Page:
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'Little Emperors?' Investigating prefectoral rule in the departments

Daly, G 2007 , ''Little Emperors?' Investigating prefectoral rule in the departments', in PG Dwyer and A Forrest (eds.), Napoleon and his empire: Europe, 1804-1814 , Palgrave Macmillan, Houndmills, Basingstoke, Hampshire, pp. 44-60.

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Created by the law of 28 Pluviôse Year VIII, the French prefectoral administration lies at the heart of understanding Napoleonic state formation and the nature of Bonapartism at a local level. At the height of the Empire, each of the 130 Imperial departments (88 French and 44 foreign) was ultimately the responsibility of a single fonctionnaire -the prefect. Important as the prefectoral institution was, however, Napoleonic historiography is not blessed with a rich vein of studies on the daily work of the prefects. As with so many other aspects of the period, regional history, and with it the opportunity to gain a heightened sensitivity to the prefectoral administration, has traditionally come a distant second to the figure of Napoleon and his military campaigns. With few departmental histories to draw on, traditional understandings of the Napoleonic prefect haw largely been derived from the official perspective of Paris.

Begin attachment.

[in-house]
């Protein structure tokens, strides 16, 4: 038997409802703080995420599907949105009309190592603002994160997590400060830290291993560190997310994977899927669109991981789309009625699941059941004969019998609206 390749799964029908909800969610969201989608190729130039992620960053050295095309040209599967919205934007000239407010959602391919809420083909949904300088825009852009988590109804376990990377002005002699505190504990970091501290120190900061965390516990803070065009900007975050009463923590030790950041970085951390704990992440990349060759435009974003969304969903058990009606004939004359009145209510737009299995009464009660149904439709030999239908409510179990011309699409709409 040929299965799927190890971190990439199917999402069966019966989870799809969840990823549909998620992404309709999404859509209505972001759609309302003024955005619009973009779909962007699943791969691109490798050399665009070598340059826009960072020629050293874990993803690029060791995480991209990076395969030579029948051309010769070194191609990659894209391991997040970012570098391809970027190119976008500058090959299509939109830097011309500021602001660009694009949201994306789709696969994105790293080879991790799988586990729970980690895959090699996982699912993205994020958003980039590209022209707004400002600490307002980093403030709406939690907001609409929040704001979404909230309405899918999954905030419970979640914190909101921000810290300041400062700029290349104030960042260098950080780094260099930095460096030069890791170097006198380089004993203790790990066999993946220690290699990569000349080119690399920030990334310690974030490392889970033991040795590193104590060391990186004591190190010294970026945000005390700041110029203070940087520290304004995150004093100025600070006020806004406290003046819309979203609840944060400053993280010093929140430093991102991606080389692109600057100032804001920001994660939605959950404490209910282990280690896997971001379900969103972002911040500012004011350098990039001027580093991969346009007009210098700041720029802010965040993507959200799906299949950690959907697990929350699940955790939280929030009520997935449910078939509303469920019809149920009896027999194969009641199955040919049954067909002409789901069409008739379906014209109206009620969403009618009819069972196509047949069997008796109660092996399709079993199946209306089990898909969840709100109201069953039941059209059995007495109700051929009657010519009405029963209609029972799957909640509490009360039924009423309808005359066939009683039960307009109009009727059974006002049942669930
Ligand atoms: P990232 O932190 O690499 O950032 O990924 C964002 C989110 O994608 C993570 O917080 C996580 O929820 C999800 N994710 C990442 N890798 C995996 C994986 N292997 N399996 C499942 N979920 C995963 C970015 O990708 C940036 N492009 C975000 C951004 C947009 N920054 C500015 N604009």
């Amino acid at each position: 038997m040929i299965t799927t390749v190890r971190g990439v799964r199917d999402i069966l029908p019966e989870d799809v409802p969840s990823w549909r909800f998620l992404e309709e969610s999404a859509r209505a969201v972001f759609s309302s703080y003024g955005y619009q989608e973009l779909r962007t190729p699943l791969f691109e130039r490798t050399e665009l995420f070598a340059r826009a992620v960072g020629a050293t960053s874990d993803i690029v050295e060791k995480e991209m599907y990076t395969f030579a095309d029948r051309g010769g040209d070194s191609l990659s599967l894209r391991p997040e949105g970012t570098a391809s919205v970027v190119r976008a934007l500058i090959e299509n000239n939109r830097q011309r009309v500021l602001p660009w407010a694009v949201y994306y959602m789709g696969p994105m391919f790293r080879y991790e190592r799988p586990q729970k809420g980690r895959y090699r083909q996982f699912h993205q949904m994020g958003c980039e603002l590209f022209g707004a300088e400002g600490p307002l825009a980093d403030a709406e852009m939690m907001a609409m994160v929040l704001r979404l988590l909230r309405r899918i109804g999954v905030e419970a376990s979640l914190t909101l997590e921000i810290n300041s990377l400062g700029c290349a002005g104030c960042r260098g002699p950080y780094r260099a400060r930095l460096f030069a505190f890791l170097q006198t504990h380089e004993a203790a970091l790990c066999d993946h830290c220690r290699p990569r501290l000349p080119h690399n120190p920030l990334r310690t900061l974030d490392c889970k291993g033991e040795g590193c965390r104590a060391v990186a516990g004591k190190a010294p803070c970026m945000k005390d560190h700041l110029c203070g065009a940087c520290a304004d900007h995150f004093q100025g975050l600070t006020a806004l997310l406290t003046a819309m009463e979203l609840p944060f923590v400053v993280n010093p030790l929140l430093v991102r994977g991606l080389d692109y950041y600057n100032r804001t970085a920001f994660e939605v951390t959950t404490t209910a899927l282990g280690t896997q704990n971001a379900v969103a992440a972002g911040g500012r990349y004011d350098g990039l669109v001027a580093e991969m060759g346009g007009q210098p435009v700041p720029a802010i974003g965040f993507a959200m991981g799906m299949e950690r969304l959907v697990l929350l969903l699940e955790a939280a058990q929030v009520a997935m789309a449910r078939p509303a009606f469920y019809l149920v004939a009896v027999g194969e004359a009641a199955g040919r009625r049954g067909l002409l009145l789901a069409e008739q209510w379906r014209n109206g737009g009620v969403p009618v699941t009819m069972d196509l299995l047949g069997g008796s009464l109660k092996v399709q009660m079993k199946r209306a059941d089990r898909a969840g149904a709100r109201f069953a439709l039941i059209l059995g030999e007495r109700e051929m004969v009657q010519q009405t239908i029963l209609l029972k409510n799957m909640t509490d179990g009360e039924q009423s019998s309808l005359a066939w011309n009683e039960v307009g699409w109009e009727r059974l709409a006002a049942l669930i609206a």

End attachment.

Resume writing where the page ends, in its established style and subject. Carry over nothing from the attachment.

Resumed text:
Item Type: Book Section
Authors/Creators:Daly, G
Publisher: Palgrave Macmillan
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© 2007 Gavin Daly

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